Lawmakers highlight abuse in guardian system amid bill re-introduction
Michigan court appointed guardians and conservators could have to meet a host of new requirements.
Michigan lawmakers are re-introducing bi-partisan legislation to provide more checks on the state’s court-appointed guardian and conservatorship system.
Package sponsors say the bills would tighten requirements placed on guardians ad litem. They would also further involve medical professionals in the process of determining whether an adult is considered “incapacitated.”
Supporters worry the law as it stands doesn’t do enough to prevent people from scamming the system and taking control of someone’s life.
Chandra Drayton and her sister, Olivia McDavid spoke of their own experience with their mother’s guardian during a press conference in Southfield Tuesday.
Drayton said a stranger managed to become her mother’s guardian after her mother was admitted to a hospital for breathing troubles.
She said her mother stopped getting the care she needed after that point.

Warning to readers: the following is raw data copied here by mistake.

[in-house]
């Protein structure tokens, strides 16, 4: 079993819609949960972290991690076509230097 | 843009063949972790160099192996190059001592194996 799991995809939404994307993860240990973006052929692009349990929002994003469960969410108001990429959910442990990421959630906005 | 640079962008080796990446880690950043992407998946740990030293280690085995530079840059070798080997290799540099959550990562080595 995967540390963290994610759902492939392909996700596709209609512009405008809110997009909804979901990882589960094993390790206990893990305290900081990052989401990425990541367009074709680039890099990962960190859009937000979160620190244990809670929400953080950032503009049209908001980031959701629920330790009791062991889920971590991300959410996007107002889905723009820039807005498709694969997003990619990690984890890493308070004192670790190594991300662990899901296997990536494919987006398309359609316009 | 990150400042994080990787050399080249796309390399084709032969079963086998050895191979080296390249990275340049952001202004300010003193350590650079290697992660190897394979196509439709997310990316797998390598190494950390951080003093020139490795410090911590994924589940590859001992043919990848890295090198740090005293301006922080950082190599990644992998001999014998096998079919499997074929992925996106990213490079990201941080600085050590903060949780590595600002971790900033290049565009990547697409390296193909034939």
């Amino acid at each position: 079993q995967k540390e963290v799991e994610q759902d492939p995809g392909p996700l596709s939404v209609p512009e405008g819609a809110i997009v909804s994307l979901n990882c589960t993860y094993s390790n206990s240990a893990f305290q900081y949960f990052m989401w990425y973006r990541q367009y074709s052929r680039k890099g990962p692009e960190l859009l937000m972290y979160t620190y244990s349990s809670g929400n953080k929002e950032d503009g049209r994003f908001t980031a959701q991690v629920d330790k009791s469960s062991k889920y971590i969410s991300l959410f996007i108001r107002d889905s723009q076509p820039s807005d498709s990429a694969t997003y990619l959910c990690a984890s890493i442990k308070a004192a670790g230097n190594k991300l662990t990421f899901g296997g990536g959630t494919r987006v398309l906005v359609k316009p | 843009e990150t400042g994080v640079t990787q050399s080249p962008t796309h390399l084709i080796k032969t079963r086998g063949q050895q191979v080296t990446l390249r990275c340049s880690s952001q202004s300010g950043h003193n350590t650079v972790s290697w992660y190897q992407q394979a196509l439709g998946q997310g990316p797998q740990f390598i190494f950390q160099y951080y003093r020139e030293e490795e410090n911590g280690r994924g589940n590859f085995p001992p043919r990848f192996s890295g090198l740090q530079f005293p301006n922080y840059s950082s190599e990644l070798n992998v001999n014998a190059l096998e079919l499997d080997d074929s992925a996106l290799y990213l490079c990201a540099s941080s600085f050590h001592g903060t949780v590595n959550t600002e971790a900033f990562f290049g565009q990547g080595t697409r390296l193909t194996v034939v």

“They say, ‘Well, you know things happened, we’re sorry.' Sorry don't get it. But that changed her whole quality of life,” Drayton said.
She alleged once her mother started experiencing seizures, the guardian changed her directives to “do not resuscitate” at the hospital, against Drayton’s wishes.
Senator Ruth Johnson (R-Holly) said the current system leaves too much room for people to take advantage of older adults and their families.
“You don’t even get to go to the court sometimes and somebody deems you incapacitated, needing a guardian. By whose authority? Who’s the professional involved? Is it people that are going to be able to benefit financially from it? That’s a conflict of interest,” Johnson said during a press conference Tuesday.
Johnson said the bills, filed Thursday with the Secretary of the Senate, are mostly a re-introduction of legislation from last session that didn’t make it across the finish line.
A similar House package made it out of committee but never advanced out of the chamber. The Senate version died in committee.
Johnson said the issue is systemic and resistant to change without further regulation.
“There’s a lot of money in this for people who just don’t seem to care about others. We have a system that is broken,” Johnson said.
This year, she and the other co-sponsors hope for something different. In the House last time, they had the support of former Judiciary chair Graham Filler (R-DeWitt). Now they have Civil Rights, Judiciary, and Public Safety chair Stephanie Chang (D-Detroit) as a co-sponsor.
In addition to the re-introduced policies, Johnson’s office said there are two new bills. One would require video of public court proceedings to be made public. The other would ban anyone who has been removed as a public administrator by the Attorney General’s office from becoming a guardian ad litem or conservator.